10 Tips for Mouth Watering Food Photography

1. Choose fresh and locally grown ingredients
Don’t over manipulate the food and keep it simple. Let the food speak for itself and tell its story. 

2. Let the food tell you how it wants to be photographed
Is there something about the food or dish before you that has caught your attention, what was it? is it its shape or is it the texture? Answer this and you’ll know if you are going to need a hard or a soft light, answer this and you’ll know which angle is going to be best to photograph your subject from. Let the food inform your approach to photographing it.

3. Keep observing your subject
Is it colorful and vibrant? Food is the king, select props and background that complement your food without being overwhelming; keep an eye out for contrast.

4. Get the shot you had in mind, then switch camera angle
Explore and experiment: the best shot is often not the one you planned.

5. Use a Tripod
A tripod will reduce to almost zero any chance of camera shake and will allow you to take longer exposures – which are handy in low light situations – i.e. restaurants and bars with dimmed lights.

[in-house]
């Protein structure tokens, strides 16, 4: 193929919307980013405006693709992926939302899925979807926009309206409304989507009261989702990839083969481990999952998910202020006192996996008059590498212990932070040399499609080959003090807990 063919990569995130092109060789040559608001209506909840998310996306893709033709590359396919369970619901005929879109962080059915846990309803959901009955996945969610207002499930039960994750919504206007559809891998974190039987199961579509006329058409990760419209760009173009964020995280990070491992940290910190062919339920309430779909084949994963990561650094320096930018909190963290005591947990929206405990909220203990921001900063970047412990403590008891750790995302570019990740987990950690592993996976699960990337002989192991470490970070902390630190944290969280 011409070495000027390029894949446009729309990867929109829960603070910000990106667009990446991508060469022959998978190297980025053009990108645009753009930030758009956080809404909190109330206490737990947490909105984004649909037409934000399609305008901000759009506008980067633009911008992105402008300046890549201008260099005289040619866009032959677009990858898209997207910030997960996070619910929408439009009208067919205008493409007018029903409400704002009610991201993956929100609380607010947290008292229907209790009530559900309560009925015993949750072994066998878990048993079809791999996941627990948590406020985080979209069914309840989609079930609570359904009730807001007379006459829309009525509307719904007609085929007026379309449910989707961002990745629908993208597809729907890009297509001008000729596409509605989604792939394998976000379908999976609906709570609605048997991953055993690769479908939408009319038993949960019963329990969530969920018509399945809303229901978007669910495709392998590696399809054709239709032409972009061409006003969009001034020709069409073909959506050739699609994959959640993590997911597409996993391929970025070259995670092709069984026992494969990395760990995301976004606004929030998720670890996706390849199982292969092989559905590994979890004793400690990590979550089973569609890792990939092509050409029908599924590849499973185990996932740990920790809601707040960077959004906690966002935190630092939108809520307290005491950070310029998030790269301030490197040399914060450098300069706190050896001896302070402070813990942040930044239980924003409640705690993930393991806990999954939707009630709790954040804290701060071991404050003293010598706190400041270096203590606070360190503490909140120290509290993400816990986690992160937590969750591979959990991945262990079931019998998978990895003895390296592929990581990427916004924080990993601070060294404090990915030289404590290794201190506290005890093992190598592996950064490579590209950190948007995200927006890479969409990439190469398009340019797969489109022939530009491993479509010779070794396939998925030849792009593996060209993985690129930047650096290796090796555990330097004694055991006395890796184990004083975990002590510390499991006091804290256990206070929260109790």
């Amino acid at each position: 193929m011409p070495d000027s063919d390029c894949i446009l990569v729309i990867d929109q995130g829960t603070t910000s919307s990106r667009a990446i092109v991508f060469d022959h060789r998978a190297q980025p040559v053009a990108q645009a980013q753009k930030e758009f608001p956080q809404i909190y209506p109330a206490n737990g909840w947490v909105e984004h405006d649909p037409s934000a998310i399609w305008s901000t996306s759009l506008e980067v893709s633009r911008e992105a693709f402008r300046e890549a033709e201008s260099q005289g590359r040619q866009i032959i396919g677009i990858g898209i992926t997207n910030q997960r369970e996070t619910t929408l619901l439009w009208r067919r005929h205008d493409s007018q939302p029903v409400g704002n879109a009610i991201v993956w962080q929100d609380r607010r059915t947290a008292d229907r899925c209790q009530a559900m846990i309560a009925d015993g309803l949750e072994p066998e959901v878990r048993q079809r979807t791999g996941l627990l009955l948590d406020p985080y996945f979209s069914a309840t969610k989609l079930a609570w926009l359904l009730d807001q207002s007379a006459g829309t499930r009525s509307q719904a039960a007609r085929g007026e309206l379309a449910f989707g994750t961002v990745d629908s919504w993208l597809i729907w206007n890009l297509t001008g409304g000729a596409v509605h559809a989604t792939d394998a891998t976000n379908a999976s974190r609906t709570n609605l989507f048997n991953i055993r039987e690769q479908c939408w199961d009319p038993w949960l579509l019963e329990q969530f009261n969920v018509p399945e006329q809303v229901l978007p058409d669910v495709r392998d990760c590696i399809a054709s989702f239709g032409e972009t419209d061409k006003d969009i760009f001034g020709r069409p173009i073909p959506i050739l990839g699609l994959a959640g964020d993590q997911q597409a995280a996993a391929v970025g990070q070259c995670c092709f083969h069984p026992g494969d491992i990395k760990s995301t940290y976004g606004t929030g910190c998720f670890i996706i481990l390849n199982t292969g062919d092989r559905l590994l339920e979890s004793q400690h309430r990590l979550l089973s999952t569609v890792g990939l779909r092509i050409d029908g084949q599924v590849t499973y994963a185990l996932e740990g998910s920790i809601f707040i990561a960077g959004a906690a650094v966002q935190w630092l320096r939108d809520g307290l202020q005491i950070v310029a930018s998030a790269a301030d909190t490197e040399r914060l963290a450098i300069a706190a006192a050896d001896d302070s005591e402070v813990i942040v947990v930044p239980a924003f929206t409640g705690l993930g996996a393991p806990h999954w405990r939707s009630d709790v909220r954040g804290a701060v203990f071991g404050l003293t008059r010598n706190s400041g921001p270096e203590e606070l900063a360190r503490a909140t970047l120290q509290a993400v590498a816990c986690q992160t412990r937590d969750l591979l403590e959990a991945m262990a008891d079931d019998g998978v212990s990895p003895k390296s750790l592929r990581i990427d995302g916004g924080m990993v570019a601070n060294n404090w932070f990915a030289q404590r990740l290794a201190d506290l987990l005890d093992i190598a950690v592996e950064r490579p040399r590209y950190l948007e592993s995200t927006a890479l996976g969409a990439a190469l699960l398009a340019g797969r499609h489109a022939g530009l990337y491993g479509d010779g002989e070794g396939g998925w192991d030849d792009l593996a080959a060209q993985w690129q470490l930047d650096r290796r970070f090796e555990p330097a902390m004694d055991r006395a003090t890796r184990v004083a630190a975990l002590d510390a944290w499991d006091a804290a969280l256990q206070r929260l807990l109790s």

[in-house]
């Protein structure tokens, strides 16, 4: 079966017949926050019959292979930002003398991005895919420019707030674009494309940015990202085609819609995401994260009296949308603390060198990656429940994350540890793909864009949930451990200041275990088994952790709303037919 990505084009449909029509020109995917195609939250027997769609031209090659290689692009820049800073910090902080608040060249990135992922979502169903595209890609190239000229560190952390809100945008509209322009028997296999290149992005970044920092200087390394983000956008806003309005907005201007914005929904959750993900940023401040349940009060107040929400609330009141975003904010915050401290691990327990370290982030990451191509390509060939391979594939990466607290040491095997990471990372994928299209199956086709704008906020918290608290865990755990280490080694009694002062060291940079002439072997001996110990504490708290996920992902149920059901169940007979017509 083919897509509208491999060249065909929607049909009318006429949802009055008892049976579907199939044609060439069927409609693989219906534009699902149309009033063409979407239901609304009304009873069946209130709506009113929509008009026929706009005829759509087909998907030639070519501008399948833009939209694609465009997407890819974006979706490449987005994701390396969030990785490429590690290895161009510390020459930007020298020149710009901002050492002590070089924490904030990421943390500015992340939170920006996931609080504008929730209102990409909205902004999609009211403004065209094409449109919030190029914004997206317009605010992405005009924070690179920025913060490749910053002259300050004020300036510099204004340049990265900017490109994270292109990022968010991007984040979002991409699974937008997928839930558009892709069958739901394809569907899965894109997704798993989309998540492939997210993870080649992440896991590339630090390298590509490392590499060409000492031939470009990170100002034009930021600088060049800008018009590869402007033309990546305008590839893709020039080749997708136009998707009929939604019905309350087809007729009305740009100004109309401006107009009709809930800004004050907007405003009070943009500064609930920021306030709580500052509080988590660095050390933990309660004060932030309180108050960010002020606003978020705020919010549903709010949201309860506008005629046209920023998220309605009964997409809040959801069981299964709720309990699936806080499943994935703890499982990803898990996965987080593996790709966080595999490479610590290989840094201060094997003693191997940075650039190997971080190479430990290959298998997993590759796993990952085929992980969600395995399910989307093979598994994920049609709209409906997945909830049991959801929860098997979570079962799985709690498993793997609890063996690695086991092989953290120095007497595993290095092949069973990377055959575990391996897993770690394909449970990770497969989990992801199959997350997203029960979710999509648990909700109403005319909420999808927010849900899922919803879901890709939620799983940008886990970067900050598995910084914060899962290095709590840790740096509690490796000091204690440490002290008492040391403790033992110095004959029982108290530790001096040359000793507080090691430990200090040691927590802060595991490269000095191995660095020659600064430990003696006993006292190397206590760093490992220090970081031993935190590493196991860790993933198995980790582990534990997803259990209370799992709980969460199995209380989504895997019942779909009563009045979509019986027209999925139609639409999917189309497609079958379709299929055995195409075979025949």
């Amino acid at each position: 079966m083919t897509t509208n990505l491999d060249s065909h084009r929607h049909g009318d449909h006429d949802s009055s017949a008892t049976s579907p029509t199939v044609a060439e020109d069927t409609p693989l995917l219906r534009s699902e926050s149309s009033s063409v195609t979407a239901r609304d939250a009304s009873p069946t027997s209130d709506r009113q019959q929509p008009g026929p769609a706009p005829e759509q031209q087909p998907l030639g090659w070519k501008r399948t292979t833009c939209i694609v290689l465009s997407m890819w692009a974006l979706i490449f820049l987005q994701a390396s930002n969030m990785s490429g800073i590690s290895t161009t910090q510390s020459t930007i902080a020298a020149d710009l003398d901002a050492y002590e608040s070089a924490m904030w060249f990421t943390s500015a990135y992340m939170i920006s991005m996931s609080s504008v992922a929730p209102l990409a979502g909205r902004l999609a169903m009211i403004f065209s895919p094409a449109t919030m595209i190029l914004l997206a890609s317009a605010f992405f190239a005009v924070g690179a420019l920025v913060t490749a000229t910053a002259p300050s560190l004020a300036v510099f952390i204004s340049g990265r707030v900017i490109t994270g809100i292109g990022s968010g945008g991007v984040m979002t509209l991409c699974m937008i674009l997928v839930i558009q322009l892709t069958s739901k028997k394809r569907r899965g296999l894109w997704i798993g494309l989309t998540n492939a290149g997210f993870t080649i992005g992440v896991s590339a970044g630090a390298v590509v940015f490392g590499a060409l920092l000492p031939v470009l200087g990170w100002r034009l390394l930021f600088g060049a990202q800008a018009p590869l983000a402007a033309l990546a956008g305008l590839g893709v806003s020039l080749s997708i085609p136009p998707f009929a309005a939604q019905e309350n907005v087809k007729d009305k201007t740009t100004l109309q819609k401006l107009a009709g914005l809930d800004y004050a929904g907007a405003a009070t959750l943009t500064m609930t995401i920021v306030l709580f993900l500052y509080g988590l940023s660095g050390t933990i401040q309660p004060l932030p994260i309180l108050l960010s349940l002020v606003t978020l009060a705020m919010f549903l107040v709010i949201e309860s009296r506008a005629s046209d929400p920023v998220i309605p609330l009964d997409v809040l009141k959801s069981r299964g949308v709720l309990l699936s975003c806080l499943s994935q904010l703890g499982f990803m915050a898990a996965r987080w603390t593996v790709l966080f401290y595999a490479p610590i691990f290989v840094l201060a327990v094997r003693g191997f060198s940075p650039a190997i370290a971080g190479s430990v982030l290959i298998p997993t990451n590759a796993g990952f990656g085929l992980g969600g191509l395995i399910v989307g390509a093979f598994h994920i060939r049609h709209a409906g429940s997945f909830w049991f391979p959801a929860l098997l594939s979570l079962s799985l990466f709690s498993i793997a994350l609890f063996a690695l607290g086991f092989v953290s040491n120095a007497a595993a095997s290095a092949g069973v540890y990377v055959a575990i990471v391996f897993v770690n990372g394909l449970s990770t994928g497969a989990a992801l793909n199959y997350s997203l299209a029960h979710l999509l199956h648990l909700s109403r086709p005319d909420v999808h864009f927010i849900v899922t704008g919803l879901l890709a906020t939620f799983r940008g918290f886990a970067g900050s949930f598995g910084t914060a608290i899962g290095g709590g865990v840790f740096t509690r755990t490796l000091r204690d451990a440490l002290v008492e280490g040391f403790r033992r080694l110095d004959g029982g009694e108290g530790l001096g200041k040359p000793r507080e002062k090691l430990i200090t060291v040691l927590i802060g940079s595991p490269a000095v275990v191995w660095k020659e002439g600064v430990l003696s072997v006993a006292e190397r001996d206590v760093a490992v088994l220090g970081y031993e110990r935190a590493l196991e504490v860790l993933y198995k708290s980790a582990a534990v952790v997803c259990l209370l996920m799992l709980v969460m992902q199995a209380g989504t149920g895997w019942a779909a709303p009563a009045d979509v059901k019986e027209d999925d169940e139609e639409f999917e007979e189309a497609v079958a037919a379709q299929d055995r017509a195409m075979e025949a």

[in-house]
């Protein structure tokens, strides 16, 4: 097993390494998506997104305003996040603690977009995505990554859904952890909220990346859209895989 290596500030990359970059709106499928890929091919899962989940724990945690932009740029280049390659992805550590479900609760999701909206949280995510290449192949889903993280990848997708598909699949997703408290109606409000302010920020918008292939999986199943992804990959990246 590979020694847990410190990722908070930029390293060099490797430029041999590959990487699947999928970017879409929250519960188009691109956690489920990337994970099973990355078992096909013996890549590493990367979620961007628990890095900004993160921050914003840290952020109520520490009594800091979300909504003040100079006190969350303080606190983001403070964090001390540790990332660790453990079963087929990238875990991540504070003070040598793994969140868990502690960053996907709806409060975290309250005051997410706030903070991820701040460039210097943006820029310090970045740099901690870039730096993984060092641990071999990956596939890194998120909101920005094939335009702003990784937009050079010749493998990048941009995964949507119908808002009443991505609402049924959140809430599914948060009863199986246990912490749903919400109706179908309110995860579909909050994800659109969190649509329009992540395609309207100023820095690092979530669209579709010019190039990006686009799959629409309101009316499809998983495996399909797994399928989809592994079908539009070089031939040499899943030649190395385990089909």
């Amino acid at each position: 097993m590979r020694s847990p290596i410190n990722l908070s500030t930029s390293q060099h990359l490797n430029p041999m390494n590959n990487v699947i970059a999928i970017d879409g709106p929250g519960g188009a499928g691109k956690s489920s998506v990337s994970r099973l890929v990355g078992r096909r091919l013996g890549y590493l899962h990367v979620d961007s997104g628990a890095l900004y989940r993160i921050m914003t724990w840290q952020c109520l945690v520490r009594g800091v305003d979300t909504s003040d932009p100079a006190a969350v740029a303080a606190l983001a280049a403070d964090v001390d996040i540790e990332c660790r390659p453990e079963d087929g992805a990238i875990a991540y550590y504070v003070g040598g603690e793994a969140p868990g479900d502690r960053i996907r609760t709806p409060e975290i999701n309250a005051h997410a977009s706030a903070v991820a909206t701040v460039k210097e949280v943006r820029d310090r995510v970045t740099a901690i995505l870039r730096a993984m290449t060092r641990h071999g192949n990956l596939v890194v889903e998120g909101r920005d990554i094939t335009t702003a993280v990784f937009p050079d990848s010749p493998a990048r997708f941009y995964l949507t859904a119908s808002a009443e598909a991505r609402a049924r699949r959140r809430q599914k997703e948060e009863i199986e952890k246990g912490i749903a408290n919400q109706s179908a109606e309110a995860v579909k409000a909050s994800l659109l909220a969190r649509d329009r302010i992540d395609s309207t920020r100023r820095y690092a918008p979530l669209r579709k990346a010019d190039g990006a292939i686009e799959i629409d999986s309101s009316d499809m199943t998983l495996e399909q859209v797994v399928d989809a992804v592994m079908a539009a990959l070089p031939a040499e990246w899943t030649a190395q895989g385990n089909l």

6. About White Balance
White Balance (WB) – every modern camera, even point and shoots, have a control for WB, so use it. Sometimes an orange cast makes for a warm and intimate mood but sometimes it’s just annoying. Besides this, the white balance control can be used as a creative tool; just explore the different options.

7. Coming back to the subject and how we are going to capture it – which type of lens is more suitable?
Generally, shallow depth of field works very well with food because it isolates the main subject against the background – drawing the viewer’s attention straight to it. If you have just one lens for food photography, it would be a 50 mm f 1.8: it’s small and light, it’s not expensive. It’s a fast lens and can be used for any other type of photography too.

8. Go for the details and feel the frame with your subject
Sometimes less is more, especially when food is the hero.

9. Try to get the picture right in the camera
Don’t rely too much on Photo Shop to correct mistakes; post processing should only take between 2 to 5 minutes per image.

10. Take lots of reference shots
I.e. take shots of the lighting set up, shots of backgrounds and props. Take notice of your mistakes, let others inspire you and seek other people’s feedback.

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